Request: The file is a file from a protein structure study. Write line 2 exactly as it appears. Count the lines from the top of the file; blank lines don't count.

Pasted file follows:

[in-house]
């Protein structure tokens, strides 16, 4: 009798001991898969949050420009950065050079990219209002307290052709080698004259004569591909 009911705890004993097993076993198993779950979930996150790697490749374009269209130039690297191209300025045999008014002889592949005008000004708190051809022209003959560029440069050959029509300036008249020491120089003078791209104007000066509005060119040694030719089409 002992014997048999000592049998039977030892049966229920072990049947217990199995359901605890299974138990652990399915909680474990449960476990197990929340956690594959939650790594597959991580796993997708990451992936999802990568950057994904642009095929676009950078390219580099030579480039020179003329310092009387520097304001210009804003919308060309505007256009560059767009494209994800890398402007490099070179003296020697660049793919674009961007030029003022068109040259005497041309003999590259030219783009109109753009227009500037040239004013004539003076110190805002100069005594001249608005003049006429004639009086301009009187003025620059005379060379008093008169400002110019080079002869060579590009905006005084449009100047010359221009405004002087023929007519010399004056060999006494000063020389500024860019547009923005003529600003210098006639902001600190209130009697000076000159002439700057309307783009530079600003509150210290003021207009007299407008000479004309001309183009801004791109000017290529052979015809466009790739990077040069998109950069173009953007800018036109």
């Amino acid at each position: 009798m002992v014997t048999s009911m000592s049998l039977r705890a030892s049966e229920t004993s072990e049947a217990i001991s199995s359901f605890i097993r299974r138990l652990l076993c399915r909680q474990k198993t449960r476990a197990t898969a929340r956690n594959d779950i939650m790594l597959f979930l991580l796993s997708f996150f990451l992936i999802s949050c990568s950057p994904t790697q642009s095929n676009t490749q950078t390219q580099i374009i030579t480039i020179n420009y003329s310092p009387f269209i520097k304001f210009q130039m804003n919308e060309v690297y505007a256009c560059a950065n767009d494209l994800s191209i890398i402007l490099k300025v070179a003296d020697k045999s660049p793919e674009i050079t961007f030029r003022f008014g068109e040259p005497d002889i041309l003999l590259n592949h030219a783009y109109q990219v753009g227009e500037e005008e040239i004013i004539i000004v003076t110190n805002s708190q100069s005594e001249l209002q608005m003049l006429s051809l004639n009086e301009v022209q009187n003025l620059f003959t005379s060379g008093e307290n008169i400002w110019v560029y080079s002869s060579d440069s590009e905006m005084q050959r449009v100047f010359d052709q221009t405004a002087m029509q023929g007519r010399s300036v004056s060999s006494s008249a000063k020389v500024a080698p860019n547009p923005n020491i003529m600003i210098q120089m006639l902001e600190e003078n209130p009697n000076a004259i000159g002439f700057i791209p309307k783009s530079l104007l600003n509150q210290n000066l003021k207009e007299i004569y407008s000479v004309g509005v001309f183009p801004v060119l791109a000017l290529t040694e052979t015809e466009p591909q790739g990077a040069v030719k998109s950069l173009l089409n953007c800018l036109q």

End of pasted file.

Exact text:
């Protein structure tokens, strides 16, 4: 009798001991898969949050420009950065050079990219209002307290052709080698004259004569591909 009911705890004993097993076993198993779950979930996150790697490749374009269209130039690297191209300025045999008014002889592949005008000004708190051809022209003959560029440069050959029509300036008249020491120089003078791209104007000066509005060119040694030719089409 002992014997048999000592049998039977030892049966229920072990049947217990199995359901605890299974138990652990399915909680474990449960476990197990929340956690594959939650790594597959991580796993997708990451992936999802990568950057994904642009095929676009950078390219580099030579480039020179003329310092009387520097304001210009804003919308060309505007256009560059767009494209994800890398402007490099070179003296020697660049793919674009961007030029003022068109040259005497041309003999590259030219783009109109753009227009500037040239004013004539003076110190805002100069005594001249608005003049006429004639009086301009009187003025620059005379060379008093008169400002110019080079002869060579590009905006005084449009100047010359221009405004002087023929007519010399004056060999006494000063020389500024860019547009923005003529600003210098006639902001600190209130009697000076000159002439700057309307783009530079600003509150210290003021207009007299407008000479004309001309183009801004791109000017290529052979015809466009790739990077040069998109950069173009953007800018036109």